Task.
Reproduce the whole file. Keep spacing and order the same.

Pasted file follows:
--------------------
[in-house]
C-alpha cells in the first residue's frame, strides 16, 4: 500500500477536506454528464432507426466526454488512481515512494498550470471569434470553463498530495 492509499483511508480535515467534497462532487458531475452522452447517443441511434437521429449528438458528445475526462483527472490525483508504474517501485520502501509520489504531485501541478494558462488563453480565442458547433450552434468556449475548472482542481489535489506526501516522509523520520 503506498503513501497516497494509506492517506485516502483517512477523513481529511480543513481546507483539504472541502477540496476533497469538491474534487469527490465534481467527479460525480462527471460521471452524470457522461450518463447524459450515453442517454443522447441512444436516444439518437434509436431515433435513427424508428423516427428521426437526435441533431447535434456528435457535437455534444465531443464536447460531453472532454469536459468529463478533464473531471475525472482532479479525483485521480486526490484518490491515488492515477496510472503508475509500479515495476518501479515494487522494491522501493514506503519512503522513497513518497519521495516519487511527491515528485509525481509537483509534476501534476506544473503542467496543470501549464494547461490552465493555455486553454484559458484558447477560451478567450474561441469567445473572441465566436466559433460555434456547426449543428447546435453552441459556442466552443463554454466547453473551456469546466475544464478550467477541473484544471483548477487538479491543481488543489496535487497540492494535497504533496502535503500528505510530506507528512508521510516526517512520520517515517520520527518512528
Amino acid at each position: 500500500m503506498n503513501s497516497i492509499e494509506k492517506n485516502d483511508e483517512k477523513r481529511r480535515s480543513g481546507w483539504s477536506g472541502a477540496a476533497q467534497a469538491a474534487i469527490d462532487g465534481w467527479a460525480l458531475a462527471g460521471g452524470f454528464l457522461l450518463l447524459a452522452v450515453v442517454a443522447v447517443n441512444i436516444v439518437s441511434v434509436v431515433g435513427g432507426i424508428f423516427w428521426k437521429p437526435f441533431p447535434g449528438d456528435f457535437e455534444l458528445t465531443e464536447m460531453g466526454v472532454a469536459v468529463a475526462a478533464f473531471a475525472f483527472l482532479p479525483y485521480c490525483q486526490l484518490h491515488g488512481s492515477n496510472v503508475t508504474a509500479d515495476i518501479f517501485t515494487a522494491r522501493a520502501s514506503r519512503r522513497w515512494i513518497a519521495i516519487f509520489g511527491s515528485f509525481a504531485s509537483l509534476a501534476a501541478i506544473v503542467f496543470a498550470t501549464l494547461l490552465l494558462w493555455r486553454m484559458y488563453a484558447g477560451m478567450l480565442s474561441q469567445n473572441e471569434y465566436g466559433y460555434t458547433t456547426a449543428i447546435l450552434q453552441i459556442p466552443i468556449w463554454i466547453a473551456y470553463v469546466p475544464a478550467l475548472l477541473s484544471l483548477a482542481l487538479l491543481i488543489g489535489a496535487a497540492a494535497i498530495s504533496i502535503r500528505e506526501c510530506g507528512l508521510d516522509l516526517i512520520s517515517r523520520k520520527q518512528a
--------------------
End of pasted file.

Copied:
[in-house]
C-alpha cells in the first residue's frame, strides 16, 4: 500500500477536506454528464432507426466526454488512481515512494498550470471569434470553463498530495 492509499483511508480535515467534497462532487458531475452522452447517443441511434437521429449528438458528445475526462483527472490525483508504474517501485520502501509520489504531485501541478494558462488563453480565442458547433450552434468556449475548472482542481489535489506526501516522509523520520 503506498503513501497516497494509506492517506485516502483517512477523513481529511480543513481546507483539504472541502477540496476533497469538491474534487469527490465534481467527479460525480462527471460521471452524470457522461450518463447524459450515453442517454443522447441512444436516444439518437434509436431515433435513427424508428423516427428521426437526435441533431447535434456528435457535437455534444465531443464536447460531453472532454469536459468529463478533464473531471475525472482532479479525483485521480486526490484518490491515488492515477496510472503508475509500479515495476518501479515494487522494491522501493514506503519512503522513497513518497519521495516519487511527491515528485509525481509537483509534476501534476506544473503542467496543470501549464494547461490552465493555455486553454484559458484558447477560451478567450474561441469567445473572441465566436466559433460555434456547426449543428447546435453552441459556442466552443463554454466547453473551456469546466475544464478550467477541473484544471483548477487538479491543481488543489496535487497540492494535497504533496502535503500528505510530506507528512508521510516526517512520520517515517520520527518512528
Amino acid at each position: 500500500m503506498n503513501s497516497i492509499e494509506k492517506n485516502d483511508e483517512k477523513r481529511r480535515s480543513g481546507w483539504s477536506g472541502a477540496a476533497q467534497a469538491a474534487i469527490d462532487g465534481w467527479a460525480l458531475a462527471g460521471g452524470f454528464l457522461l450518463l447524459a452522452v450515453v442517454a443522447v447517443n441512444i436516444v439518437s441511434v434509436v431515433g435513427g432507426i424508428f423516427w428521426k437521429p437526435f441533431p447535434g449528438d456528435f457535437e455534444l458528445t465531443e464536447m460531453g466526454v472532454a469536459v468529463a475526462a478533464f473531471a475525472f483527472l482532479p479525483y485521480c490525483q486526490l484518490h491515488g488512481s492515477n496510472v503508475t508504474a509500479d515495476i518501479f517501485t515494487a522494491r522501493a520502501s514506503r519512503r522513497w515512494i513518497a519521495i516519487f509520489g511527491s515528485f509525481a504531485s509537483l509534476a501534476a501541478i506544473v503542467f496543470a498550470t501549464l494547461l490552465l494558462w493555455r486553454m484559458y488563453a484558447g477560451m478567450l480565442s474561441q469567445n473572441e471569434y465566436g466559433y460555434t458547433t456547426a449543428i447546435l450552434q453552441i459556442p466552443i468556449w463554454i466547453a473551456y470553463v469546466p475544464a478550467l475548472l477541473s484544471l483548477a482542481l487538479l491543481i488543489g489535489a496535487a497540492a494535497i498530495s504533496i502535503r500528505e506526501c510530506g507528512l508521510d516522509l516526517i512520520s517515517r523520520k520520527q518512528a